League Of Extraordinary Gentlemen; The Black Dossier: It's a constant struggle to explain to people how cool this comic series is when all they know of it is the crappy movie. Imagine basing your opinion of Batman on the Adam West television series, only without the fun(for the record I love the Adam West series). The League comics are so cool, so amazingly fun, and so densely packed with visual references that you may have to read it several times over to get it all. In fact, they released two books to explain all the Victorian-era literary references. That may sound daunting, but really, you need only the barest experience with the main characters-Mina Murray; Dracula, Allan Quatermain; King Solomon's Mines, Griffin Hawley; The Invisible Man, Captain Nemo, and Dr. Jekyll- in order to enjoy this series. Everything else is just gravy. Alan Moore is actually my favorite comic book author, and news of his retirement about 4 years ago left me depressed that there would never be any new books to look forward to(he had left his creations in the hands of others, with varying results). But, after a falling out with DC, Moore came back and did a round of one-shots that effectively wrapped up and closed down the comic imprint he had started for them; America's Best Comics(that sound egotistical, but it fits with the bombastic old-school comic feel the imprint frequently strived for). Further news that Moore was working on a third League book, this one an over sized graphic novel spanning several different incarnations of the team, with lots of nifty extras, restored my faith in comics. Originally this was supposed to be released in October of 2006, but it was put on hold indefinitely while Kevin O'Neill finishes up the highly detailed and excellent artwork. Normally I'd be annoyed, but I'm willing to wait as long as it takes to get this book out at the standards set by the first two volumes(both easily available in trade editions. Go buy them now!) And, to give me a head start on NEXT year's list of anticipated releases, he's already announced two more League books.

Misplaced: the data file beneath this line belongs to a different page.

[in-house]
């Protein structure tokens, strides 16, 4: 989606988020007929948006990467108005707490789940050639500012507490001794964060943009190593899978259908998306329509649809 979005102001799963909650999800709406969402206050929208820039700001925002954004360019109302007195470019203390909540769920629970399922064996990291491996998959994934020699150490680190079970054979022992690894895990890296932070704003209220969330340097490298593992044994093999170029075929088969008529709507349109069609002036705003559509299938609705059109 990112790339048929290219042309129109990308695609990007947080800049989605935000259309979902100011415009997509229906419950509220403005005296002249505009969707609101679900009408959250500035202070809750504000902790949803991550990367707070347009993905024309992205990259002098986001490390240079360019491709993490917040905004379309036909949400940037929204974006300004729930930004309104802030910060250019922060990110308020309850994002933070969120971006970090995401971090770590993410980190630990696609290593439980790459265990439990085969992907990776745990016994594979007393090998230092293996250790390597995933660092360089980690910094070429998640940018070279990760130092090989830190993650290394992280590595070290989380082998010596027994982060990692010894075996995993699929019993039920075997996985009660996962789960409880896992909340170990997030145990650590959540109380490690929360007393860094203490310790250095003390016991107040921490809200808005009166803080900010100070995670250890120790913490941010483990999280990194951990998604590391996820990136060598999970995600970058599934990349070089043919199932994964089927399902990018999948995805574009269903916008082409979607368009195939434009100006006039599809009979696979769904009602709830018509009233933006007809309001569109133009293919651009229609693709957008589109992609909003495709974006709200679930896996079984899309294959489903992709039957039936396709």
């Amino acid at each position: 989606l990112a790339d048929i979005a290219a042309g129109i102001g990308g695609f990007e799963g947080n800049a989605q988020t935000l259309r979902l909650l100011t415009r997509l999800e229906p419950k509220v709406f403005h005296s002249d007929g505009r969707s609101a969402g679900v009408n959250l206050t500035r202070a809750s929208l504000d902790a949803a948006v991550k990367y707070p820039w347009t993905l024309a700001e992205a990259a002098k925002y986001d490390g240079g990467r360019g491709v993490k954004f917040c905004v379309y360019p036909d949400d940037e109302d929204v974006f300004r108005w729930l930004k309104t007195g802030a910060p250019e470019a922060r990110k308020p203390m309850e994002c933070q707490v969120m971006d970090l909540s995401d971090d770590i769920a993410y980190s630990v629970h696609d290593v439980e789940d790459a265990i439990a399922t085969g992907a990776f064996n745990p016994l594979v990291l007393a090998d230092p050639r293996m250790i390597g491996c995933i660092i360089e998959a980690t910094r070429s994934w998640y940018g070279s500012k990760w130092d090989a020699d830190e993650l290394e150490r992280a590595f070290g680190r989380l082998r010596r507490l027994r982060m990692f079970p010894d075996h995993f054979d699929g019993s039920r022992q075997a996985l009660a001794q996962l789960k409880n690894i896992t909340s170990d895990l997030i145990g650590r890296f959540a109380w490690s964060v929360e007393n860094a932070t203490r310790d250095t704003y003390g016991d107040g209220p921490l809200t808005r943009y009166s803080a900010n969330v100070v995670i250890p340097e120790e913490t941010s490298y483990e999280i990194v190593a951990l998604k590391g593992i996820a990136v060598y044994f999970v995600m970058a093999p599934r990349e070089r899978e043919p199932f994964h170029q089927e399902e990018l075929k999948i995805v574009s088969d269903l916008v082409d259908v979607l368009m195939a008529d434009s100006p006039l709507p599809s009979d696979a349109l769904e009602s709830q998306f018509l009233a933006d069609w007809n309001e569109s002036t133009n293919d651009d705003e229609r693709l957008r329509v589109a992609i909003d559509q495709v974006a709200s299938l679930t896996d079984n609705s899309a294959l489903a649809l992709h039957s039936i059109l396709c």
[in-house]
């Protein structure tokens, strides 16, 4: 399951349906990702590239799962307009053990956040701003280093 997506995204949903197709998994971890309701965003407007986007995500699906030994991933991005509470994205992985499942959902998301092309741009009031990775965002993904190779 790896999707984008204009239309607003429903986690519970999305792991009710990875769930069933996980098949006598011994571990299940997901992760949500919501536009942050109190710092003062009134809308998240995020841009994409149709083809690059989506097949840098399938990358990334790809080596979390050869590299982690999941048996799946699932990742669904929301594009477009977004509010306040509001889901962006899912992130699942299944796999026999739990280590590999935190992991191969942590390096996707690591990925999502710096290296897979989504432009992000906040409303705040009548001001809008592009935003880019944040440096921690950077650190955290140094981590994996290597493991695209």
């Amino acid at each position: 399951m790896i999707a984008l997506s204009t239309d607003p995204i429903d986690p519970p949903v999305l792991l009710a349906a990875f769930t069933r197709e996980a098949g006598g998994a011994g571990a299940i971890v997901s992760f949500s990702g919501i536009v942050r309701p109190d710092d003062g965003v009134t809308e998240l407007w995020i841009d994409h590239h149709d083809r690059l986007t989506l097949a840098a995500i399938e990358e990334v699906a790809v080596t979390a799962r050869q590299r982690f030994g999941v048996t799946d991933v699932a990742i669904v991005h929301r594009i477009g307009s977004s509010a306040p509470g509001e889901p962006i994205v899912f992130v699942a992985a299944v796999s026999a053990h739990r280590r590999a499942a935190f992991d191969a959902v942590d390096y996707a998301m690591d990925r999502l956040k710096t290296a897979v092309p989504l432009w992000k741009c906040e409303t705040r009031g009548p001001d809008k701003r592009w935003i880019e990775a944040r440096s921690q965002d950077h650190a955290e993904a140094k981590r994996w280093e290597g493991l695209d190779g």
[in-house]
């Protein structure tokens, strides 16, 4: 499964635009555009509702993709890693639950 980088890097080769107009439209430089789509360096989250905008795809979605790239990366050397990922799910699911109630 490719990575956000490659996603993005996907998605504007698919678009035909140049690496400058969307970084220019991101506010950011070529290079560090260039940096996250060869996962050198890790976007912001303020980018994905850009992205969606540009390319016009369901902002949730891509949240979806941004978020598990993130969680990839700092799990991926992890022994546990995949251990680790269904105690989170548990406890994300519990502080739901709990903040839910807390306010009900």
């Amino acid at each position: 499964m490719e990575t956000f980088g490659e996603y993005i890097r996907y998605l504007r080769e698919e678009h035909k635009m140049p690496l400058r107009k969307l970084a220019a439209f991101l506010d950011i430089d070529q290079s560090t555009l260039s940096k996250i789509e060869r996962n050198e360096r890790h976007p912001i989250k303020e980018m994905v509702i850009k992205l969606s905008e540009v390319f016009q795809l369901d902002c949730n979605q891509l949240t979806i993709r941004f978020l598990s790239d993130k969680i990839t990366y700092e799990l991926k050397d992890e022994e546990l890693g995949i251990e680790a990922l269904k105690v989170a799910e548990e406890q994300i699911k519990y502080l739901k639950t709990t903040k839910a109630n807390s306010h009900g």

Buffy Season 8: My buffy fandom used to be a guilty pleasure, and indeed I still tend to watch who I talk about this show with(my girlfriend wont stop making fun of me for liking it), but nowadays I'm proudly a Buffy fan. I think it was the minor vindication, in the form of Firefly and Serenity, that maybe there WAS something to this show about really attractive women kicking vampire ass. Not that Serenity or Firefly lit the world on fire, but they did appeal to people who WOULD like Buffy if they looked past it's surface. I firmly believe that in a few years, when the whole 'girl power' opinion most people have of the show fades away, Buffy will stand out as truly excellent television, a prime example of what the medium can do. From a storytelling standpoint, Buffy utilized the freedom(timewise, anyway) of television in a way that VERY few series have done. Season 7 had an almost perfect ending for the show, but it was obvious that Joss Whedon had a lot more he could do with it, and now he gets that chance. The new Dark Horse series will run like a Season 8 of Buffy, picking up a little while after the series ended, with Joss writing several key story lines and overseeing all of the individual scripts written by others. It comes out next month, and I am itching in anticipation. And just look at the covers by Jo Chen! Georges Jeanty will be handling interiors.